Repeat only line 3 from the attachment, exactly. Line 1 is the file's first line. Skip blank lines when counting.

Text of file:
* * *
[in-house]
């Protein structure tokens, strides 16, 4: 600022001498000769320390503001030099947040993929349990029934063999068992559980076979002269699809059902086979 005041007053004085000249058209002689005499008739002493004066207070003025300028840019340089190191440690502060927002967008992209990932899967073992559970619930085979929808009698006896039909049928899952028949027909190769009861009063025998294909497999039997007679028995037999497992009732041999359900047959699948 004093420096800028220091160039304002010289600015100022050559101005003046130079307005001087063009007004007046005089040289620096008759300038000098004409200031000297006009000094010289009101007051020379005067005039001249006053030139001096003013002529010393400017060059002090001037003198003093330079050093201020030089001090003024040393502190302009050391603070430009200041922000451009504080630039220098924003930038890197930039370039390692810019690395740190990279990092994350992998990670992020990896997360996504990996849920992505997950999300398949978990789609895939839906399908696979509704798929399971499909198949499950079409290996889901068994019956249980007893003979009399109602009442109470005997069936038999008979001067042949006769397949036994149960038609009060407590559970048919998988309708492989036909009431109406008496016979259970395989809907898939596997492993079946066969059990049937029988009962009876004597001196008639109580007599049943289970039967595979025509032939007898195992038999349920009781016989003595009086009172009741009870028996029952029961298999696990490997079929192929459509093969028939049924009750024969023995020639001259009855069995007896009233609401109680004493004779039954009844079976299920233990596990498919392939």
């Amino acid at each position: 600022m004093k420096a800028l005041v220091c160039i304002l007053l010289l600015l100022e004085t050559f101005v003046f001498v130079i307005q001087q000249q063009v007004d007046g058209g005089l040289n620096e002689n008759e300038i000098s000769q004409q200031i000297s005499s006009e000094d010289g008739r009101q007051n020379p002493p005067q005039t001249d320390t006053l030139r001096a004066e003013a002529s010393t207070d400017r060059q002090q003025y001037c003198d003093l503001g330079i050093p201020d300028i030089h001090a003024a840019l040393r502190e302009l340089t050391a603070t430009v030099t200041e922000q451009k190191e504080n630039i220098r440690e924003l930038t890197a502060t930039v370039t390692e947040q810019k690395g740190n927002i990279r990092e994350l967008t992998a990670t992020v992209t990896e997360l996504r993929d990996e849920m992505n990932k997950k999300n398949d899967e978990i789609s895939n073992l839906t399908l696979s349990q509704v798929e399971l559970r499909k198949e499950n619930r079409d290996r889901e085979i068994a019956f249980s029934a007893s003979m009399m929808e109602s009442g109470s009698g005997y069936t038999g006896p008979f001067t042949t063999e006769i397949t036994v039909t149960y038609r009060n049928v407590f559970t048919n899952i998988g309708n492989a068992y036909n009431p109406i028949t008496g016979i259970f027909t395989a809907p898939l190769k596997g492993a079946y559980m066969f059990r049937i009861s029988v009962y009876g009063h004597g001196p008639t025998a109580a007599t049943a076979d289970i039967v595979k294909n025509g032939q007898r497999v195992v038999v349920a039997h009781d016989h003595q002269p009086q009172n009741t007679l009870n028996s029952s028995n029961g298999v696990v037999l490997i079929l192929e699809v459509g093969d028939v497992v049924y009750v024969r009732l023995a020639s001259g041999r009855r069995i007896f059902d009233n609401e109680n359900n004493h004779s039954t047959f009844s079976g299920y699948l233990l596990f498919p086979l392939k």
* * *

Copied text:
């Amino acid at each position: 600022m004093k420096a800028l005041v220091c160039i304002l007053l010289l600015l100022e004085t050559f101005v003046f001498v130079i307005q001087q000249q063009v007004d007046g058209g005089l040289n620096e002689n008759e300038i000098s000769q004409q200031i000297s005499s006009e000094d010289g008739r009101q007051n020379p002493p005067q005039t001249d320390t006053l030139r001096a004066e003013a002529s010393t207070d400017r060059q002090q003025y001037c003198d003093l503001g330079i050093p201020d300028i030089h001090a003024a840019l040393r502190e302009l340089t050391a603070t430009v030099t200041e922000q451009k190191e504080n630039i220098r440690e924003l930038t890197a502060t930039v370039t390692e947040q810019k690395g740190n927002i990279r990092e994350l967008t992998a990670t992020v992209t990896e997360l996504r993929d990996e849920m992505n990932k997950k999300n398949d899967e978990i789609s895939n073992l839906t399908l696979s349990q509704v798929e399971l559970r499909k198949e499950n619930r079409d290996r889901e085979i068994a019956f249980s029934a007893s003979m009399m929808e109602s009442g109470s009698g005997y069936t038999g006896p008979f001067t042949t063999e006769i397949t036994v039909t149960y038609r009060n049928v407590f559970t048919n899952i998988g309708n492989a068992y036909n009431p109406i028949t008496g016979i259970f027909t395989a809907p898939l190769k596997g492993a079946y559980m066969f059990r049937i009861s029988v009962y009876g009063h004597g001196p008639t025998a109580a007599t049943a076979d289970i039967v595979k294909n025509g032939q007898r497999v195992v038999v349920a039997h009781d016989h003595q002269p009086q009172n009741t007679l009870n028996s029952s028995n029961g298999v696990v037999l490997i079929l192929e699809v459509g093969d028939v497992v049924y009750v024969r009732l023995a020639s001259g041999r009855r069995i007896f059902d009233n609401e109680n359900n004493h004779s039954t047959f009844s079976g299920y699948l233990l596990f498919p086979l392939k």